December 2020 Newsletter

Tennis at Silveridge

Part of A Perfect Day?

By Dale Dauten

You know you have the right person as President of the Silveridge Tennis Club when this is how Shelly Wolfson described for us his “perfect day”…

“Play tennis in the morning.

Coach tennis in the afternoon.

Then, in the evening, sit on my porch and watch tennis.

Throw in a piece of cheesecake and I’m in heaven.”

The sad thing is that Shelly is now a long way from his porch overlooking the courts at Silveridge. That’s because he and his wife Diane are still at their summer home in Montreal, unable to travel to Silveridge due to the pandemic.

So Kelly Harrison has stepped up to “pinch hit” for Shelly and we got to visit with her beside the courts on a perfect fall morning.

The courts were busy that morning, despite all those missing players like Shelly. Kelly told us, “We have a tight-knit group of about 100 members in our Tennis Club, a good solid core. Some of our members play in the competitive EVSTL, the East Valley Senior Tennis League, while others choose to play social tennis.” Kelly is Silveridge’s League rep, but the league is one of those things on hiatus for the season. However, there are still plenty of opportunities for tennis, Kelly assured us, including this example: “We’ve started Friday Night Under the Lights – it’s a free and fun skills-and-drills session for players of all levels using the ball machine and a variety of coaching techniques. The coaches are Silveridge Tennis Club players and volunteers, and coaching sessions are included with the Club’s annual membership fee of $30. What a bargain!”

Both Kelly and Shelly encouraged new players to join in. “It’s a classic sport that is not going away,” Kelly noted, “but some of those from our original group are aging out. And this year we don’t have our Canadian players, about half of our league teams.” Shelly added, “Our goal is to recruit new players. Whether you’ve played before or not, we have coaches who will ease you into the tennis world.”

Here are a few photos of the Tennis Club players and the volunteers who keep the courts and facilities ready for play..

When we feature an organization from the park, we like to learn a little about the people we visit with…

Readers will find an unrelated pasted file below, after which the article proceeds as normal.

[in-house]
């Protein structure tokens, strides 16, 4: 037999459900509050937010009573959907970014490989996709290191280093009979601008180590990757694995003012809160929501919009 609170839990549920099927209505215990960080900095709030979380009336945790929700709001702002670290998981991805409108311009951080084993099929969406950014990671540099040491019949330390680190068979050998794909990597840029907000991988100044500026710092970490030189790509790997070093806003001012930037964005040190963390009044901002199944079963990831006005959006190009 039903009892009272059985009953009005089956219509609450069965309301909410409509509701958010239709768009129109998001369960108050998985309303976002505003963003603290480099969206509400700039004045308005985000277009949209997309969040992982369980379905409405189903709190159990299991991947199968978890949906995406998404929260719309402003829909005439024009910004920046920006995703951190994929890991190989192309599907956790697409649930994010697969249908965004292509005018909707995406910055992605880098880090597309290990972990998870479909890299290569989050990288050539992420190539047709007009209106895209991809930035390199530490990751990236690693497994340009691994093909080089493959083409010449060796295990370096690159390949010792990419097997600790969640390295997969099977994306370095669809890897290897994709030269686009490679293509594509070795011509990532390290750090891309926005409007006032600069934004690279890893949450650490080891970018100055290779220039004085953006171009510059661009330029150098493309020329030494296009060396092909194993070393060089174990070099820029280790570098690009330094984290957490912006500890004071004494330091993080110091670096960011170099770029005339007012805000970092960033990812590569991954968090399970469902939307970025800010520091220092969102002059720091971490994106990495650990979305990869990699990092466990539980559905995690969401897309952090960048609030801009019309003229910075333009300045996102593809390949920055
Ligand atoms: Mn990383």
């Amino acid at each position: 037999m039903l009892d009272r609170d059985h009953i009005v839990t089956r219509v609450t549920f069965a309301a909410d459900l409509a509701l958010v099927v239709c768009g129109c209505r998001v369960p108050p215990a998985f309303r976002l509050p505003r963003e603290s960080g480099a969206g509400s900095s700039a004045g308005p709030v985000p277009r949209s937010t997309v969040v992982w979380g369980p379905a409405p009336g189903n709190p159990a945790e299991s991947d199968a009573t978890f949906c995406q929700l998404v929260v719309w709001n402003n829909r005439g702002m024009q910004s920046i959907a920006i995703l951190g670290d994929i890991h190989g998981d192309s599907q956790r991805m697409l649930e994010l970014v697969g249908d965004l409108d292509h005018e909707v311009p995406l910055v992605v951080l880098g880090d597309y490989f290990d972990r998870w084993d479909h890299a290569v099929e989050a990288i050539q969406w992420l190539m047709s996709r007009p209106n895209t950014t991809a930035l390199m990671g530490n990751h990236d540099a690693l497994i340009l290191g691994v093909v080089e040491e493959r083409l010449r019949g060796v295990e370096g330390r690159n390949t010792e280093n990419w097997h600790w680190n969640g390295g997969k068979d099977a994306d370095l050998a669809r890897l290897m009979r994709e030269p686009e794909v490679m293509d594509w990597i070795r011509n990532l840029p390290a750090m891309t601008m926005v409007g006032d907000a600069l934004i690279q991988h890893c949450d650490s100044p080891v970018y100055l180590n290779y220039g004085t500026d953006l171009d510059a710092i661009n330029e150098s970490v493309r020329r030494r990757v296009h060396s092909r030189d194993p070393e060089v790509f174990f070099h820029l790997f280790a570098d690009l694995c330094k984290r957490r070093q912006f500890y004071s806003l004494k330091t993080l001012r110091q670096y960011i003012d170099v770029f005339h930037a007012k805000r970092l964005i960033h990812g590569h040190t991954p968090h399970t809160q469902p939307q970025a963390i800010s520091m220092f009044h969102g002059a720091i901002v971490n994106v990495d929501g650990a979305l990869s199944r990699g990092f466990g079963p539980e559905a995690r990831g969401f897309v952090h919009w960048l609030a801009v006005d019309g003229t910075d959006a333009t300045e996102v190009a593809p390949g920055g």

(Kelly on a hike at Panther Creek Falls in southern Washington State)

Although she now splits her time between Silveridge and Redmond, Oregon, Kelly was born and raised in upstate New York. She went to SUNY Plattsburgh and on to grad school at SUNY Albany. (*We always like to offer this challenge: Do you know the team mascots? Answers at end.) That led to a career of 34 years in environmental research and consulting.

If you’re wondering, as we did, what a professional in the field of environmental research does during workdays, Kelly spent much of her time doing historical research, as she put it, “playing environmental Sherlock Holmes.” For instance, she would study old aerial photographs to discover that a corner lot was raw land in the 1920s, then a gas station in the 1940s, only to have the gas station disappear in the 1950s. But that bygone gas station could mean underground tanks and environmental issues that could cause headaches for new owners.

As intriguing as that sounds, Kelly found herself in a midlife crisis and decided to get certified as a massage therapist. That is one of the careers interrupted by covid, and thus she has extra time for tennis and for days that fulfill her response to our “What would be a perfect day for you?” question. She smiled and said, “Every day in Arizona – sunshine, good people and lots of activities.”


(Shelly and his wife Diane outside the Royal Palace in Phnom Penh, Cambodia)

Shelly and Diane split their time between Montreal and Silveridge… not this year, given covid, but every year for the previous seven. You can tell from the photo that Shelly and his wife, Diane, have been taking the opportunity to travel. And you might also guess a travel theme when learning that Shelly’s college degree at McGill University** included a major in African Studies and graduate work in Nigeria.